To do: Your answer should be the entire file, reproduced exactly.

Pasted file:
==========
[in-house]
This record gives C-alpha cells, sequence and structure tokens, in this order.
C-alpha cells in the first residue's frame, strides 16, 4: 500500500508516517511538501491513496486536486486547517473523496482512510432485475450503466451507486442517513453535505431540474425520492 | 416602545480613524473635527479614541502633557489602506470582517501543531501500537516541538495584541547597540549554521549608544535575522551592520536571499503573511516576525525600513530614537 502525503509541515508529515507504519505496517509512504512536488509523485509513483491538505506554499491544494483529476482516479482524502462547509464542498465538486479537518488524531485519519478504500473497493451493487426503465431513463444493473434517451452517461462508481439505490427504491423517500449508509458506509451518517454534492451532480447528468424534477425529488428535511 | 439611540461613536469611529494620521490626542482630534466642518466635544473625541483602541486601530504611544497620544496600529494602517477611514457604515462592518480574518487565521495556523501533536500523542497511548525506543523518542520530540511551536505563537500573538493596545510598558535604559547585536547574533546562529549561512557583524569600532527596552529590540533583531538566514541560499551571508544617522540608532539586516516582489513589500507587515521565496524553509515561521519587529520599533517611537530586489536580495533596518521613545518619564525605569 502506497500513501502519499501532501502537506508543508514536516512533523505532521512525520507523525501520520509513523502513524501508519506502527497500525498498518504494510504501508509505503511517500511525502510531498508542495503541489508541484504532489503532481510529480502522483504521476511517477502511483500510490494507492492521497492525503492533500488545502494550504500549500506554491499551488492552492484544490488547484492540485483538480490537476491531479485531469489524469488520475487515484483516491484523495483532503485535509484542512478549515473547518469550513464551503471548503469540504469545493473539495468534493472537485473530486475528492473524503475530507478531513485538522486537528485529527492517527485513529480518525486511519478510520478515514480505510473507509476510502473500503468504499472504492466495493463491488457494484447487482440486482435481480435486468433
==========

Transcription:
[in-house]
This record gives C-alpha cells, sequence and structure tokens, in this order.
C-alpha cells in the first residue's frame, strides 16, 4: 500500500508516517511538501491513496486536486486547517473523496482512510432485475450503466451507486442517513453535505431540474425520492 | 416602545480613524473635527479614541502633557489602506470582517501543531501500537516541538495584541547597540549554521549608544535575522551592520536571499503573511516576525525600513530614537 502525503509541515508529515507504519505496517509512504512536488509523485509513483491538505506554499491544494483529476482516479482524502462547509464542498465538486479537518488524531485519519478504500473497493451493487426503465431513463444493473434517451452517461462508481439505490427504491423517500449508509458506509451518517454534492451532480447528468424534477425529488428535511 | 439611540461613536469611529494620521490626542482630534466642518466635544473625541483602541486601530504611544497620544496600529494602517477611514457604515462592518480574518487565521495556523501533536500523542497511548525506543523518542520530540511551536505563537500573538493596545510598558535604559547585536547574533546562529549561512557583524569600532527596552529590540533583531538566514541560499551571508544617522540608532539586516516582489513589500507587515521565496524553509515561521519587529520599533517611537530586489536580495533596518521613545518619564525605569 502506497500513501502519499501532501502537506508543508514536516512533523505532521512525520507523525501520520509513523502513524501508519506502527497500525498498518504494510504501508509505503511517500511525502510531498508542495503541489508541484504532489503532481510529480502522483504521476511517477502511483500510490494507492492521497492525503492533500488545502494550504500549500506554491499551488492552492484544490488547484492540485483538480490537476491531479485531469489524469488520475487515484483516491484523495483532503485535509484542512478549515473547518469550513464551503471548503469540504469545493473539495468534493472537485473530486475528492473524503475530507478531513485538522486537528485529527492517527485513529480518525486511519478510520478515514480505510473507509476510502473500503468504499472504492466495493463491488457494484447487482440486482435481480435486468433